Tag Archives: dc comics

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Author Samuel R. Delany Named Grand Master Of Science Fiction

By Arturo R. García

Science fiction author, futurist, essayist and literary critic Samuel R. Delany was honored at this past weekend’s Nebula Awards as the 30th writer to be bestowed the title of Grand Master by the Science Fiction and Fantasy Writers of America (SFWA) in celebration of his body of work.

“This award astonishes me, humbles me, and I am honored by it,” Delany was quoted as saying after the honor (formally known as the Damon Knight Memorial Grand Master Award) was formally announced late last year. “It recalls to me — with the awareness of mortality age ushers up — the extraordinary writers who did not live to receive it: Roger Zelazny, Joanna Russ, Thomas M. Disch, Octavia E. Butler — as well, from the generation before me, Katherine MacLean, very much alive. I accept the award for them, too: they are the stellar practitioners without whom my own work, dim enough, would have been still dimmer.”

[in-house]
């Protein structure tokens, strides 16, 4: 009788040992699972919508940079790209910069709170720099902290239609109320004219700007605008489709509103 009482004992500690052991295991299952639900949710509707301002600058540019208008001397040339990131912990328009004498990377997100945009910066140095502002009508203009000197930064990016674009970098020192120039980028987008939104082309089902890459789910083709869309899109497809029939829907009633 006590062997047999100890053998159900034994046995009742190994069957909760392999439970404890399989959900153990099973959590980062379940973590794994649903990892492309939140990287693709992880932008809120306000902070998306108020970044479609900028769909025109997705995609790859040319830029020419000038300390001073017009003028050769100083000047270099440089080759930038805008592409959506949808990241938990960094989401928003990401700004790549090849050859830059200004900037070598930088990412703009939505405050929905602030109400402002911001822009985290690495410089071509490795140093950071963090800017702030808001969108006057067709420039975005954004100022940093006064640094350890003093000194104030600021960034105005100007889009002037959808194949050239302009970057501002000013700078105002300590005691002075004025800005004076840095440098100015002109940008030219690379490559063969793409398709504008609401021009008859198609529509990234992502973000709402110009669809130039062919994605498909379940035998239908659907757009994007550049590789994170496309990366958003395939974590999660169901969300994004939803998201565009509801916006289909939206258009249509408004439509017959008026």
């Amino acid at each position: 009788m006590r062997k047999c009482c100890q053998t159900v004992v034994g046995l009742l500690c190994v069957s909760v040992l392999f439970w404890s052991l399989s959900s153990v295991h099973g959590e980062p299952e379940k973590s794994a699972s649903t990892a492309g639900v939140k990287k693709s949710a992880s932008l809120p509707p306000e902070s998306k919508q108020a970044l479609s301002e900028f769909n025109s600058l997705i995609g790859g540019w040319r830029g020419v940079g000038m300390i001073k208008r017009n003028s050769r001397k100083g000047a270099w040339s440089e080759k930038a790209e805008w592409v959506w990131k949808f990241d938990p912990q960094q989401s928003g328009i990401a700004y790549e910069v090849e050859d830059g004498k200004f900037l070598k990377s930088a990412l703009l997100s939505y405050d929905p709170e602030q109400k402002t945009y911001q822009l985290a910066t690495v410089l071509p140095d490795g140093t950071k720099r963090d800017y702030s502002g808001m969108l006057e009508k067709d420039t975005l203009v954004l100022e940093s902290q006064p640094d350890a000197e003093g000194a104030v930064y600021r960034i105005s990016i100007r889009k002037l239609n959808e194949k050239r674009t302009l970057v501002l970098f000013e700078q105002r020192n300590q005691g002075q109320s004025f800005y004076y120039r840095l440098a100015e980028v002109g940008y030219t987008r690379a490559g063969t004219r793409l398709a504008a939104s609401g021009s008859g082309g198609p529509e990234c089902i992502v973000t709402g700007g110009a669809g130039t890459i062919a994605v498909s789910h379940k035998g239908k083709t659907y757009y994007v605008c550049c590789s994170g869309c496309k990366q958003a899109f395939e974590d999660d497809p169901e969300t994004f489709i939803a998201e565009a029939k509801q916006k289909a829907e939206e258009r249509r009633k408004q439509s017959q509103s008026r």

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In support of The #IAmComics Campaign

By Arturo R. García

The author’s submission to #IAmComics

If you’ll allow for a moment of first-person writing today, I’m happy and proud to announce that, in addition to being part of the team here at The R, I was asked to be part of We Are Comics, a new campaign created by longtime comics pro editor Rachel Edidin over the weekend to spotlight the fact that comics fandom extends far, far beyond the cis-het white male realm often attached to it.

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10 Baadasss Graphic Novel Super Sistas